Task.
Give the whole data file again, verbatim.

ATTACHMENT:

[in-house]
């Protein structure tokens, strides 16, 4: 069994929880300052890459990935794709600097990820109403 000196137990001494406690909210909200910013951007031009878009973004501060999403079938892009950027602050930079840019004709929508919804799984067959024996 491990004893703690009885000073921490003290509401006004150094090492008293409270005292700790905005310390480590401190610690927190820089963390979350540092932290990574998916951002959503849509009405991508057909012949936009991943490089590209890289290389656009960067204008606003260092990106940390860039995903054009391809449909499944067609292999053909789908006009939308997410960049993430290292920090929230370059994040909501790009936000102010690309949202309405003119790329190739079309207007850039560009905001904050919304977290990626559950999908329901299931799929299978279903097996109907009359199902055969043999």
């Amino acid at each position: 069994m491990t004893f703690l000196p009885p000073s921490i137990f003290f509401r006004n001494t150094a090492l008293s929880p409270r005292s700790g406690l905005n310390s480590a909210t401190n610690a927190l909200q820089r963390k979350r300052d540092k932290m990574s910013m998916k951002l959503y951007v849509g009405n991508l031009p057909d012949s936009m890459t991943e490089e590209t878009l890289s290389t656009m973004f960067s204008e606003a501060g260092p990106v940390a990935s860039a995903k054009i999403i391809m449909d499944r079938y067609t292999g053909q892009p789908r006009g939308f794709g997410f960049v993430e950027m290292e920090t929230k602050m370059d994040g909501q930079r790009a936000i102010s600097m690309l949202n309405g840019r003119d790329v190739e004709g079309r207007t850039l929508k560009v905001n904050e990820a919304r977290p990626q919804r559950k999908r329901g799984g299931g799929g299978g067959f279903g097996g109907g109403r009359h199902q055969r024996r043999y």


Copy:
[in-house]
């Protein structure tokens, strides 16, 4: 069994929880300052890459990935794709600097990820109403 000196137990001494406690909210909200910013951007031009878009973004501060999403079938892009950027602050930079840019004709929508919804799984067959024996 491990004893703690009885000073921490003290509401006004150094090492008293409270005292700790905005310390480590401190610690927190820089963390979350540092932290990574998916951002959503849509009405991508057909012949936009991943490089590209890289290389656009960067204008606003260092990106940390860039995903054009391809449909499944067609292999053909789908006009939308997410960049993430290292920090929230370059994040909501790009936000102010690309949202309405003119790329190739079309207007850039560009905001904050919304977290990626559950999908329901299931799929299978279903097996109907009359199902055969043999």
């Amino acid at each position: 069994m491990t004893f703690l000196p009885p000073s921490i137990f003290f509401r006004n001494t150094a090492l008293s929880p409270r005292s700790g406690l905005n310390s480590a909210t401190n610690a927190l909200q820089r963390k979350r300052d540092k932290m990574s910013m998916k951002l959503y951007v849509g009405n991508l031009p057909d012949s936009m890459t991943e490089e590209t878009l890289s290389t656009m973004f960067s204008e606003a501060g260092p990106v940390a990935s860039a995903k054009i999403i391809m449909d499944r079938y067609t292999g053909q892009p789908r006009g939308f794709g997410f960049v993430e950027m290292e920090t929230k602050m370059d994040g909501q930079r790009a936000i102010s600097m690309l949202n309405g840019r003119d790329v190739e004709g079309r207007t850039l929508k560009v905001n904050e990820a919304r977290p990626q919804r559950k999908r329901g799984g299931g799929g299978g067959f279903g097996g109907g109403r009359h199902q055969r024996r043999y």